From the desk of the Chief Experience Officer (CXO): Customer experience is closely related to customer satisfaction, but the two are not the same thing. Where customer satisfaction is a measure of how fully a customer’s expectations were met through delivery of your product or service, the customer experience is the entire sequence of events that happen after the first time a customer comes into contact with your company. Customer satisfaction captures a specific moment, but the customer experience is a narrative that unfolds over the course of his or her interactions with your company.
By examining each step of the customer experience, you can put yourself into the customer’s shoes and better understand not just one moment in your relationship, but all moments.
To help you get a handle on the phases of the customer experience, we’ve listed a few of the key phases below.
Recently, Nielsen’s Cross-Platform Report for 2014 reconfirmed this fact when it reported that 89% of time spent on media on a smartphone is spent on apps, while only 11% is spent on the mobile web. Monthly, apps account for about 30 hours of time per user (a year ago, it was only about 23 hours – a 30% increase, year over year).
We know, we know. You’ve been hearing it for years now. Every time a new year rolls around, mobs of us in the tech space report that this year will be “The Year of Mobile.”
In our opinion, we’ve been right each year!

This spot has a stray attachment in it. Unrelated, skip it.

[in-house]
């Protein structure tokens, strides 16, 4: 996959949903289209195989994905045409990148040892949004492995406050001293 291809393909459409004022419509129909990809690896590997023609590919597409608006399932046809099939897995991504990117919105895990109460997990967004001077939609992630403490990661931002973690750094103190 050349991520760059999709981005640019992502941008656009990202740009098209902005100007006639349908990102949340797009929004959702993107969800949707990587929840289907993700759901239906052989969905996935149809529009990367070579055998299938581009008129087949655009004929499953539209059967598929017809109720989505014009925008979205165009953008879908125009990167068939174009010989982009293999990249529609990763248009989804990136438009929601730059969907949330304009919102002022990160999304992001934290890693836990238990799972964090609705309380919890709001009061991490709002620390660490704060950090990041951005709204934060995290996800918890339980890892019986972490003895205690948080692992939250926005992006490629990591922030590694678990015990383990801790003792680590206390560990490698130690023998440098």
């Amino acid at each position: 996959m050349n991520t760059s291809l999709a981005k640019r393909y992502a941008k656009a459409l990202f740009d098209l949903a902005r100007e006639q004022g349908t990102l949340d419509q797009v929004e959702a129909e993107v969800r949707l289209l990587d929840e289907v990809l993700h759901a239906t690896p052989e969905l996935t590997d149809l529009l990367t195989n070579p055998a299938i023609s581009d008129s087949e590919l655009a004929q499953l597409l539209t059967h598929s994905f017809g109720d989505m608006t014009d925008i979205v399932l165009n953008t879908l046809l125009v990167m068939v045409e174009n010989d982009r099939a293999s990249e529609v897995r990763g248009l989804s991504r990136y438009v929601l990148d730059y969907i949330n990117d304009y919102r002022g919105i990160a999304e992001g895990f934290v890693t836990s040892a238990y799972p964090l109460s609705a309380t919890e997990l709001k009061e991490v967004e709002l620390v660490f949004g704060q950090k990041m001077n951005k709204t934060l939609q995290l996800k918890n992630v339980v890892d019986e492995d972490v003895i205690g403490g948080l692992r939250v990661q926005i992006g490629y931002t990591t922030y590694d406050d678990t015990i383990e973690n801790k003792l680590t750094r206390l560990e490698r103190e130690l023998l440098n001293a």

Mobile has grown continuously by leaps and bounds. Even quarter-to-quarter, huge increases in mobile activity, app downloads, time spent using mobile solutions, volume of revenue earned through mobile, and many more benchmarks show that each year is indeed The Year of Mobile. Innovations show us new ways to use mobile solutions, mobile devices become more and more useful and precious to us, and day-by-day, mobile becomes a bigger and bigger part of our life.
Okay, so you know where we stand.
But what’s on tap for 2014?
The spiritual life isn’t just confined to holy days – it’s meant to be a full-time commitment to a way of life. This makes mobile the perfect platform for churches to expand into. Mobile devices are now with us all the time, and are in many ways our closest connection to the rest of the world. By launching a mobile app, a church (or any religious organization), can offer a 24/7 community connection to its members.
We won’t belabor the obvious – sales are good for businesses, and most business owners want more of them – so we’ll cut right to the chase. If you want to increase sales, offering a mobile-optimized website is a great way to do it.
“Why bother?” you ask, “I’m already online. Most mobile devices can browse to my website just fine, can’t they? Who needs a mobile site?”
You do! Here’s why:
A recent research paper from Moovweb and Forrester has noted that, by and large, HTML5 apps are still lagging behind native apps with developers. Two main complaints are still at the forefront of the debate:
So you’ve got a full plate of negotiating, arguing, and pleading to do (and that’s before you leave the house). When are you supposed to find time to deal with practice development, let alone mobile apps?
Well, unless you want to cede the mobile space to the competition, it’s important to spend a bit of time getting a mobile app up and running. And we have some good news: it’s incredibly easy and cost-effective to do! You only need a minutes (okay, maybe a few minutes), and you can have your app designed and ready for approval on both the iOS (Apple) and Android (Google) platforms.
Okay, so you’ve seen the light and know an app can help your business. How do you go about making your app great to ensure that all those great benefits actually materialize? Well, we’ve got five simple steps that will guide you in the right direction and keep the focus where it belongs:
On the users (aka “your customers”)!